It is a leading cause of blindness around the globe. Yet more than half of the people who have the disease don't even know they have it. No wonder Glaucoma is known as "the sneak thief of sight."
It is a disease characterized by gradual loss of vision resulting from death of the cells in the eye which transmit visual images through the optic nerve to the brain. As the optic nerve becomes increasingly damaged, permanent vision loss and blindness can occur. While early detection is the key to treating and halting the effects of glaucoma, current worldwide estimates reveal that more than 50 percent of glaucoma sufferers in developed countries remain unaware of having the disease. This startling number is as high as 90 percent in many undeveloped nations.
In an effort to fight the disturbing lack of knowledge about this serious health threat, the World Glaucoma Association and the World Glaucoma Patient Organization have announced the first annual World Glaucoma Day, to be observed on March 6, 2008. The day will be marked by awareness and educational events organized by glaucoma institutions and local patient support groups worldwide, as listed on www.wgday.net.
A driving force behind this first annual observance is Robert Ritch, MD. An internationally renowned expert on the nature and treatment of glaucoma, he is a leading member of the World Glaucoma Day committee for the World Glaucoma Association and co-founder of the World Glaucoma Patient Association. Dr. Ritch is also professor and chief of glaucoma services at The New York Eye and Ear Infirmary, and has co-authored five textbooks and over 1,000 medical and scientific papers, book chapters, articles and abstracts. He frequently lectures and conducts charitable glaucoma medical programs in a wide range of countries, and has trained nearly 100 clinical and research fellows, many of whom occupy academic positions worldwide.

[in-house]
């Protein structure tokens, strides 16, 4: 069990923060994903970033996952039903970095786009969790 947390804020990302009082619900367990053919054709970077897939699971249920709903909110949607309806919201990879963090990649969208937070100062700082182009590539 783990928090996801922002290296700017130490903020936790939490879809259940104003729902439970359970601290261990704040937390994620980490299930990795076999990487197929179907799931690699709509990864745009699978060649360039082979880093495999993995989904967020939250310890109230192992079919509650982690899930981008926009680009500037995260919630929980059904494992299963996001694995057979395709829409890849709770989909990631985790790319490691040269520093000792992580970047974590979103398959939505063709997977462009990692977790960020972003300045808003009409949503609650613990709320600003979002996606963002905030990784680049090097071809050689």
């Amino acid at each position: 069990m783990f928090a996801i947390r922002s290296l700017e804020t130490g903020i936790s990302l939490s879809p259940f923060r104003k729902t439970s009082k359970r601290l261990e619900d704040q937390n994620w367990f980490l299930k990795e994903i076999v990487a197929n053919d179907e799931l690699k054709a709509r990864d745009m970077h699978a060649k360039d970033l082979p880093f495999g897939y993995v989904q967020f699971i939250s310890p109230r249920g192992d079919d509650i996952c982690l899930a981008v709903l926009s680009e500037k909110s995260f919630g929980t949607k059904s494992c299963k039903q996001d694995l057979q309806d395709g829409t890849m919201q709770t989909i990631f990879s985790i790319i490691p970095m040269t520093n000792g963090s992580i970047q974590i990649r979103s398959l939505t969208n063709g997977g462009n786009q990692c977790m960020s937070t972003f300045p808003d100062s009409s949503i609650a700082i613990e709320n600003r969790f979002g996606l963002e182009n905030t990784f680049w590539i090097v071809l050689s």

"Because glaucoma strikes so silently and gradually, it is absolutely crucial to educate people about the value of early detection," said Dr. Ritch. "For a disease that causes permanent blindness, it is truly unacceptable that so many people remain unaware of its impact and consequences. Individuals in our country need to be much more vigilant about glaucoma, especially if they fall into one of the higher risk groups."
Persons at high risk for glaucoma should have their eyes examined for the disease at least every two years by an eye care professional. In the United States, at risk groups include: people with a family history of glaucoma, African-Americans over the age of 40, people who are very nearsighted or farsighted, and all persons over the age of 60.
In the early stages of glaucoma, there may be no symptoms and vision can appear to be normal until a large amount has been lost. If undetected and untreated, glaucoma will gradually claim all peripheral vision and move on to cause total blindness. With early detection, glaucoma can be treated with eye drops to lower intraocular pressure. Other standard methods of treatment include laser and operative surgery. Treatment can usually halt the disease, but it cannot reverse the damage that has been done. Glaucoma can develop in one of both eyes.